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Global Developmental Delay


Erin is a 3-year-old girl who is brought in by her mother, having been screened by the child health nurse as being developmentally delayed (and subsequently referred by her GP). Her mother had noted that Erin was “slower than her other kids,” although she presumed she was a “late bloomer” who would “catch up in her own time.”

What is global developmental delay (GDD)?

The terminology used around abnormalities in the normal progression of development – like many things in medicine – is problematic, with contention amongst some that “developmental disability” rather than “developmental delay” may be more appropriate.1 Irrespective of preferred terminology, currently, financial supportive agencies such as the National Disability Insurance Service (NDIS) categorise it as developmental delay.2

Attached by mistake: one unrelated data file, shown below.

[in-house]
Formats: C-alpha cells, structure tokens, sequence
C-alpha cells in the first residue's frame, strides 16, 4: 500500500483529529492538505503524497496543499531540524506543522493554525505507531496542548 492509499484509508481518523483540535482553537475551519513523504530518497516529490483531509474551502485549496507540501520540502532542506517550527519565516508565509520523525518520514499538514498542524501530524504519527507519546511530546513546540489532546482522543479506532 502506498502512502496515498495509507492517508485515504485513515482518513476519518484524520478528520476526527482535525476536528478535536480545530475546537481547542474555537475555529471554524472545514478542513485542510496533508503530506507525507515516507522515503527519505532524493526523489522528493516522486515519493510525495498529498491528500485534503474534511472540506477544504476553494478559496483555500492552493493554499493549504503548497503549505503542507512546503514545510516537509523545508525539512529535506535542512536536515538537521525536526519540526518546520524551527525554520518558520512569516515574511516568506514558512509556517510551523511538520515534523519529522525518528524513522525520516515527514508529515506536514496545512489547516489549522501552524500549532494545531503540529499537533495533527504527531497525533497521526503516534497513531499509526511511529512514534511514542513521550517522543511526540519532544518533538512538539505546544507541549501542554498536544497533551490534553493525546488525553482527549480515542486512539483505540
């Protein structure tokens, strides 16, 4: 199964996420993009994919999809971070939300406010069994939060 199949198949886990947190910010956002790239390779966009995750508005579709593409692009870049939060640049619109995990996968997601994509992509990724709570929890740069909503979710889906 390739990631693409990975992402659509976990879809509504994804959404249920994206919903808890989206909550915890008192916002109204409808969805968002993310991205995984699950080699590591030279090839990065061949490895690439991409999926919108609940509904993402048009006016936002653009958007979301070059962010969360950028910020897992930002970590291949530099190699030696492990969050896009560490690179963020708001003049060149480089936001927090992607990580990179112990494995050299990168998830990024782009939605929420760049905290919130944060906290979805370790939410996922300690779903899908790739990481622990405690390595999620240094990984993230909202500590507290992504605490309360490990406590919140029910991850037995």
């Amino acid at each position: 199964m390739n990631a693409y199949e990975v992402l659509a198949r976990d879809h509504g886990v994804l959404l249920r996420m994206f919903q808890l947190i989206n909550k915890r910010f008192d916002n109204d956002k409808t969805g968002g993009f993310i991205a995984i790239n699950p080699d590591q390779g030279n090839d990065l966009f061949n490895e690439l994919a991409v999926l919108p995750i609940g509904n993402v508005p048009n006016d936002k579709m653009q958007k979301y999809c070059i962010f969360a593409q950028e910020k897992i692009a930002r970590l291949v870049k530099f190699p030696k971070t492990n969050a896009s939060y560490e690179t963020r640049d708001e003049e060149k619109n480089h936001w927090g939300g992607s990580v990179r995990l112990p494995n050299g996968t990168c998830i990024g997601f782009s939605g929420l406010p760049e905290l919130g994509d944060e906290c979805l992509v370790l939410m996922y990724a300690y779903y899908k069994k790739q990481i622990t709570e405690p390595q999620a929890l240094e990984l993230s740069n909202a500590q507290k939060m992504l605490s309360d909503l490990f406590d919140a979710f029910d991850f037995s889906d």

GDD is a significant delay seen across multiple domains of function and adaptation, whereby significant is defined as a performance >2 standard deviations below the mean.3 This delay may represent a delay in the acquisition of milestones or the development of milestones that are achieved but qualitatively different.1

Not all children with GDD will meet the criteria for intellectual impairment.4

How common is it?

Approximately 1–3% of children under the age of 5 years is estimated to be affected by GDD.6, 7

What causes it?

How long is a piece of string? Whilst establishing the aetiology may not alter the medical management of the child, it often provides a number of advantages for the family, including: